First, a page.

Orchard Care – 1909

Spraying the Bordeaux chemical mixture on the Cultivars BHA 1980.1.35

Spraying the Bordeaux chemical mixture on the Cultivars
BHA: 1980.1.35

Orchard Care, Fertilization, Stump Pulling & Cultivars of the Day

To spray home orchards and get the best results, the following suggestions are offered by the horticultural department of the agricultural experiment station of the University of Wisconsin.

Fungus diseases and insects usually work upon trees at the same time; therefore use a spray of Bordeaux mixture to which some arsenical poison has been added. Ten ounces of Paris Green, or three pounds of arsenate of lead, added to 50 gallons of Bordeaux mixture will control the coddling moth or apple worm and apple scab.

Most fruit growers find it more advisable to purchase arsenicals in the prepared form than to mix them at home, which involves much labor and care.  Bordeaux is a mixture, which is used for spraying to prevent fungus diseases, should be prepared at home.  To get the best results a strong pressure pump with good nozzles that will throw a fine mist spray should be used.

Growers should watch the development of trees closely at blossoming time and make a thorough application before the calyx of the apple closes.  The leaves and stems of branches not fruiting should be covered with spray up to the top of the tree.  The spray should be thrown from many directions so as to cover both sides of the leaves thoroughly.

As a general rule the first spraying should be made just before the buds open, with 200 gallons of Bordeaux mixture including poison for each 200 trees. The second application should be made just after the blossoms fall; the third application 16 days later; the fourth two weeks after the third; the fifth three weeks after the fourth.  The last three sprayings should be made with 400 gallons Bordeaux mixture and poison.  From Hints to Fruit Growers on Season’s Spraying, Bayfield Progress, April 07, 1910

A press release regarding fertilization, pruning and spraying appeared on Thursday, December 16, 1909 and stated that Harvey Nourse read an Interesting Paper at the Annual Meeting of the Minnesota State Horticultural Society. Here is an excerpt.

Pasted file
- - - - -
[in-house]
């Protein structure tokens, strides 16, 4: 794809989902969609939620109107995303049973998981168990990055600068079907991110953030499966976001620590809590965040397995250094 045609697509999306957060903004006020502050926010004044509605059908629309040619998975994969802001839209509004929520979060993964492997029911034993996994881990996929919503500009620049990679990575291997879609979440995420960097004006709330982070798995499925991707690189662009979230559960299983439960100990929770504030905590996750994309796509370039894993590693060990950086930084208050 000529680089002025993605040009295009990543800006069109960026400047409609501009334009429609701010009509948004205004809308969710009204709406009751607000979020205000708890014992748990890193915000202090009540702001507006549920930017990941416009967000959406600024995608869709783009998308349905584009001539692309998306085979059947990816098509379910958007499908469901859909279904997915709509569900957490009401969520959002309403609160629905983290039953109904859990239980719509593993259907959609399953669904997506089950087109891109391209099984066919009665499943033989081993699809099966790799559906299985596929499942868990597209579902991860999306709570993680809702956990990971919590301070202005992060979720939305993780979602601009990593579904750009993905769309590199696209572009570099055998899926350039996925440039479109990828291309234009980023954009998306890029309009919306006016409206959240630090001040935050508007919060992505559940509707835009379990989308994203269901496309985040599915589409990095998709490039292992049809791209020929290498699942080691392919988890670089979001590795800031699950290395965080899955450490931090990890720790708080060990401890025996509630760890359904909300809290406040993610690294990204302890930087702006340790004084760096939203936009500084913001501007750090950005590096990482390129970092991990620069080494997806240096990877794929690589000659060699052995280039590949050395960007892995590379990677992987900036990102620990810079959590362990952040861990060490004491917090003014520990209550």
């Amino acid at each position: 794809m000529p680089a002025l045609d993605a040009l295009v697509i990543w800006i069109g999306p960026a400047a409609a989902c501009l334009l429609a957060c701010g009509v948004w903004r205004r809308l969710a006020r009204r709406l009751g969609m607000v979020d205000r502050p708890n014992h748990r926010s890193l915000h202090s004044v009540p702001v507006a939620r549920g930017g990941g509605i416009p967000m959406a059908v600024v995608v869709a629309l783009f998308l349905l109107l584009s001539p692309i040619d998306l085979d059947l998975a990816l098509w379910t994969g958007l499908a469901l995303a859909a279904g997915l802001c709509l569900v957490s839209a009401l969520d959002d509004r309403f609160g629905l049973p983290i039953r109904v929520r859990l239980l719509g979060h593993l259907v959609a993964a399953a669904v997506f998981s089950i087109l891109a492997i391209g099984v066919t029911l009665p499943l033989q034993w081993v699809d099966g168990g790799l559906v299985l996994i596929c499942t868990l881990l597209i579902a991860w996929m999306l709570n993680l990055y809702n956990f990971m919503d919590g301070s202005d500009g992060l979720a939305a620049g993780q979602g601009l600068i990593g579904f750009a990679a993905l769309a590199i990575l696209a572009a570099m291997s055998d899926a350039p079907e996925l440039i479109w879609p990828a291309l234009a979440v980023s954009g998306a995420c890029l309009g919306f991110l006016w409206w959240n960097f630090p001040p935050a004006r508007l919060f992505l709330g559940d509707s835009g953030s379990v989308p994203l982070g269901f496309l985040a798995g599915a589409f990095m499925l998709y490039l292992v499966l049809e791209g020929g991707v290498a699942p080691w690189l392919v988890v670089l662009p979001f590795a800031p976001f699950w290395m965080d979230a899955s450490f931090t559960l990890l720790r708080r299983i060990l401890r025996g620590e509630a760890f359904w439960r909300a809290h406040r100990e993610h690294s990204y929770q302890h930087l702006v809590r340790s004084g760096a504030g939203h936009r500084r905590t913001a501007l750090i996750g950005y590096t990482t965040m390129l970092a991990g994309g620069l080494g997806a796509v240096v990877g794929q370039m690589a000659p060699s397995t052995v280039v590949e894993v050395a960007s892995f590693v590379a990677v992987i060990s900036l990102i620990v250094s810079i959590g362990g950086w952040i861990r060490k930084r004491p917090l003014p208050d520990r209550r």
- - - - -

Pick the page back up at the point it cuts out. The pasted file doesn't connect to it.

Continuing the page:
“Little if any fertilizer is needed to obtain growth as the soil is apparently rich enough and only needs aeration. Most of the orchards are planted in virgin soil where the timber and brush must first be removed, and stumps pulled before the work of planting can be done. This to some appears to be quite a problem, but with dynamite, a good stump puller and breaking plow; a heavy cutaway harrow or even a good spring tooth harrow will transform this rough looking land and make it look like a garden.  If attention to proper elevation, drainage, etc. have been given, trees planted on this well prepared soil begin growing at once and come into bearing very quickly. Think of a one year English Morello cherry tree, yielding 76 cherries and a Patten Greening apple tree planted the spring of 1906 yielding this season 106 apples that averaged a half pound each. Two small Wealthy apple trees in my garden gave me four barrels of beautiful apples without worm or not one affected with scab to be found in the lot, although the trees have never been sprayed.

Sand Islands Bert Noreng tending the reins while pulling a Stump BHA 2012.301.57

Sand Islands Bert Noreng tending the reins while pulling a stump.
BHA: 2012.301.57

It will be found that severe pruning must be resorted to in our section for an apple like the Wealthy will invariably overload and as we have not had a spring frost in thirty years’ time sufficient to injure the fruit buds or blossoms for us to either prune severely or thin the fruit.  If this is not attended to the trees will break under too heavy a load and thus injure the orchard unilaterally.

Very little spraying has been done although it is the belief of our fruit growers that we should spray as a preventative, although there seems to little need of doing this presently.

The following variety of apples bore fruit with us this season: Yellow Transparent, Tetosfsky, Duchess, Dudley, Red Astrakhan, Wealthy, Peter, Okabena, Patten Greening, Hibernal, Alexander, Wolf River, Longfield, 20 ounce, Hass, Rambo, Scott’s Winter, Bismarck, Northwestern Greening, Gideon, Ben Davis, Old New York Russets, Fameuse, Andrea’s Seedling and Knight’s Seedling.

Crab Apples: Transcendent, Whitney #20, Martha, Virginian, Hyslop, Yellow.  Recommended planting in our sections include Yellow Transparent, Duchess, Patten Greening, Wolf River and Dudley, with Transcendent and Hyslop for Crabs”.

This history brief was written by Robert J. Nelson. Generously sharing our local history through his research and writing.